The Power of Please & Thank You

For many of us, the phrase, “What’s the magic word” is one that still resonates in our memory bank. For some, it is a phrase that may still haunt you for possibly being used far too often, echoing in your mind. And for many of you raising children, you’re not against using it on a day-to-day basis with your kid(s). But we can all agree on one thing—this phrase has helped us all learn how to say the words “please” and “thank you.”

When you were young and wanting something, whether that be something like a piece of food or a favorite toy, or to be allowed to do something or go somewhere, saying the word “please” was, for many of us, not an option to overlook and forget and if a sincere “thank you” didn’t trail soon behind like a caboose on a train, then there was probably a little frustration and anger on the receiving end. What we all didn’t realize at such a young age is that we were being taught three of the most important words that will forever be used in our everyday vocabulary. These three words not only show appreciation and a form of being polite, but they also resonate who we are as a person.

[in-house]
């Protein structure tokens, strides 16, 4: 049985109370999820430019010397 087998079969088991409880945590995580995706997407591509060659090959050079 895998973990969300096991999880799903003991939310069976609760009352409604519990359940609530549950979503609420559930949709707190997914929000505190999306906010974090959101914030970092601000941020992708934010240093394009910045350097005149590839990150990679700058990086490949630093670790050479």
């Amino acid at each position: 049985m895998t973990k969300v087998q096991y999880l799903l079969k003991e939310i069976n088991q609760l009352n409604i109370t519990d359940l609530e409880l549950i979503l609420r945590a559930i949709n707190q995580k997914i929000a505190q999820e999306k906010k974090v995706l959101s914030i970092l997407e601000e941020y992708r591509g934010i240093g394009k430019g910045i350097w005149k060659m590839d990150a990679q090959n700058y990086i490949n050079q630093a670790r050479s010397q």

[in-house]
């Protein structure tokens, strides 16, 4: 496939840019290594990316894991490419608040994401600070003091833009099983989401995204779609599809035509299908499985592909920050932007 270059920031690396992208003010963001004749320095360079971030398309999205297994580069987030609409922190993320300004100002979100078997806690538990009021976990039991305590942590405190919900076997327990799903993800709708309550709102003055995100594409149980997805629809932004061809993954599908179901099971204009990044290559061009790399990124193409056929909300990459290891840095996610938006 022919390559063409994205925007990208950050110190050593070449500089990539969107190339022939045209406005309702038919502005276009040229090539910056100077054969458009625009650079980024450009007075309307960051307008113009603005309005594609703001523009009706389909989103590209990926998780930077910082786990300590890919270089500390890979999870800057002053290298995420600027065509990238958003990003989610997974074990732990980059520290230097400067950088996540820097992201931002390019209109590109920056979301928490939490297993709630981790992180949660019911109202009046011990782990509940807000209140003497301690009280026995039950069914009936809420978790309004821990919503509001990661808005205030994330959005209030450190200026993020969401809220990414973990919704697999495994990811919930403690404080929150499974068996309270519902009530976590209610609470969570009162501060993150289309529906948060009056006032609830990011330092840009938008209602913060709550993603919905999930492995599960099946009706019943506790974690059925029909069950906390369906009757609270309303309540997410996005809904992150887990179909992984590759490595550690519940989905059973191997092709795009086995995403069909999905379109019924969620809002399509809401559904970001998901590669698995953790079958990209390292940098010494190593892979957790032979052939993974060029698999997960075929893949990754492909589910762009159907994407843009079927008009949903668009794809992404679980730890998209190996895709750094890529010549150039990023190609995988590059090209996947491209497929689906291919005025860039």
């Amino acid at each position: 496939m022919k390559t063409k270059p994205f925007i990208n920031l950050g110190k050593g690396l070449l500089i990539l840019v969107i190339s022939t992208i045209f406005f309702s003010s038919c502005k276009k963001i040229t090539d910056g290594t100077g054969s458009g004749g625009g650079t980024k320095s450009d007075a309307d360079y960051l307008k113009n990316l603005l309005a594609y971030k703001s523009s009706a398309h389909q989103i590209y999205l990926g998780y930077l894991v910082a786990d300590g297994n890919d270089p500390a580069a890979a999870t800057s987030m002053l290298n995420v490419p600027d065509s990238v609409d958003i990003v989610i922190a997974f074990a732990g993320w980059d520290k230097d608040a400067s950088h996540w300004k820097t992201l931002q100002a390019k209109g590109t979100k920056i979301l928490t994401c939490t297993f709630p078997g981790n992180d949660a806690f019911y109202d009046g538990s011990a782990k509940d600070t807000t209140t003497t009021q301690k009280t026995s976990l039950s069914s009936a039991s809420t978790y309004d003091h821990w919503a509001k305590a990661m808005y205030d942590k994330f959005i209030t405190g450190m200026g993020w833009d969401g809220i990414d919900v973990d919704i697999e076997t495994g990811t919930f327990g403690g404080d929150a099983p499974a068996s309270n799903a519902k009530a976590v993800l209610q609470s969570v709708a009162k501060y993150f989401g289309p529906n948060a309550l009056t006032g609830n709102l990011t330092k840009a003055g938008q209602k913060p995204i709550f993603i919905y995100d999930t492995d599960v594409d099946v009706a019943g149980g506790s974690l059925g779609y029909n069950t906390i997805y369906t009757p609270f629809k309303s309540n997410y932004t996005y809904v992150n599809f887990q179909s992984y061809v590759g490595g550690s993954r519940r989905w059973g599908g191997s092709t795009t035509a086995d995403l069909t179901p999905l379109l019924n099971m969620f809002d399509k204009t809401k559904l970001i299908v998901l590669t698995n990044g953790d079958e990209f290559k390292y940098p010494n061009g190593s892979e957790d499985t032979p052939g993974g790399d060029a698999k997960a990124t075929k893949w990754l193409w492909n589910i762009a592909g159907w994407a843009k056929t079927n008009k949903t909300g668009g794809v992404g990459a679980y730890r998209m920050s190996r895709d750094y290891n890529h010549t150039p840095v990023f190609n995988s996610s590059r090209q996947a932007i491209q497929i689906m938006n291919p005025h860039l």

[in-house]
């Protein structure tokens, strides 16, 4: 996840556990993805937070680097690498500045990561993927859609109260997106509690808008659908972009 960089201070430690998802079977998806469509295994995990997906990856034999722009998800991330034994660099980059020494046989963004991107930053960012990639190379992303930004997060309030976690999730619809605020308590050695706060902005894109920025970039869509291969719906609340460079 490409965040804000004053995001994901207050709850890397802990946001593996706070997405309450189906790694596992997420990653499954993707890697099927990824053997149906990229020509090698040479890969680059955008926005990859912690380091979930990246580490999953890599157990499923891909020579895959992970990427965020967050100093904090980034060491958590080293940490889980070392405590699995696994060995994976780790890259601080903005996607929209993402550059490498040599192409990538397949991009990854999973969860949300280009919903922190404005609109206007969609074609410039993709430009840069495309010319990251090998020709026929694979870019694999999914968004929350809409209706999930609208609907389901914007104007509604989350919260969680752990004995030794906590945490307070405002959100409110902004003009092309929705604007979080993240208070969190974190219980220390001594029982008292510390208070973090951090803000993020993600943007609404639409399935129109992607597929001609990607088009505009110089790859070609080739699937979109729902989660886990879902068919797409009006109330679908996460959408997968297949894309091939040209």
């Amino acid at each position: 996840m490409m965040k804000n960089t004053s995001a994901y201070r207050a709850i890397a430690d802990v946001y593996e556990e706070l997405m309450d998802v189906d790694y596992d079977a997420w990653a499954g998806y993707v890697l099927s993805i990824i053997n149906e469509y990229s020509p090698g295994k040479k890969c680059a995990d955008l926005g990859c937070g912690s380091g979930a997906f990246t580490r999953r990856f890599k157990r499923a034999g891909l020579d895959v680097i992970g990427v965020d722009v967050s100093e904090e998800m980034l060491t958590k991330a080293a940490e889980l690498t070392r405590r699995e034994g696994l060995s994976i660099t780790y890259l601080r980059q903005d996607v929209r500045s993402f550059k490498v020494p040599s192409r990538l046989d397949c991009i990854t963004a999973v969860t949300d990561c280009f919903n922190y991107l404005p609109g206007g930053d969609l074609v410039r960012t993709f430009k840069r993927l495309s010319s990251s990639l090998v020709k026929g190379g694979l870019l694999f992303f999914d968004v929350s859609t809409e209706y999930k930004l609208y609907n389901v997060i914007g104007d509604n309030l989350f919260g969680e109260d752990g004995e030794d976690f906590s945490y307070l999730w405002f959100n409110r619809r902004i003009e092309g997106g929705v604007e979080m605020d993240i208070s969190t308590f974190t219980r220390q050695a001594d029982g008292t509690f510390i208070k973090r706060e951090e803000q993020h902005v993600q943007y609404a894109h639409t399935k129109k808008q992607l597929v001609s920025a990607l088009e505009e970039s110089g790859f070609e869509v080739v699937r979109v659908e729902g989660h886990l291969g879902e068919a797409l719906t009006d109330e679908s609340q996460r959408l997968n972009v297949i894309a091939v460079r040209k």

Saying “please” and “thank you” are more than just recognizing, appreciating and showing gratitude. Yes, saying them puts YOU in a positive light and it is a reflection of your overall character, but it has a much larger impact. It creates positive social bonds with friends, family, and colleagues, along with complete strangers. Let’s think about it for a moment. Let’s say you work in customer service, which many of you reading this do. Someone walks in a says, “Give me that.” So you give it to them and they walk away without saying a single word in return. This can have a series of effects on you. You can either not give a damn, which is okay, but after it happens more routinely, you start feeling abused and experience a decline in your self worth. If it affects you immediately in a negative way, your mood is affected and so are those around you. Insecurities rise, self-image becomes altered and a rise in anger and depression occurs.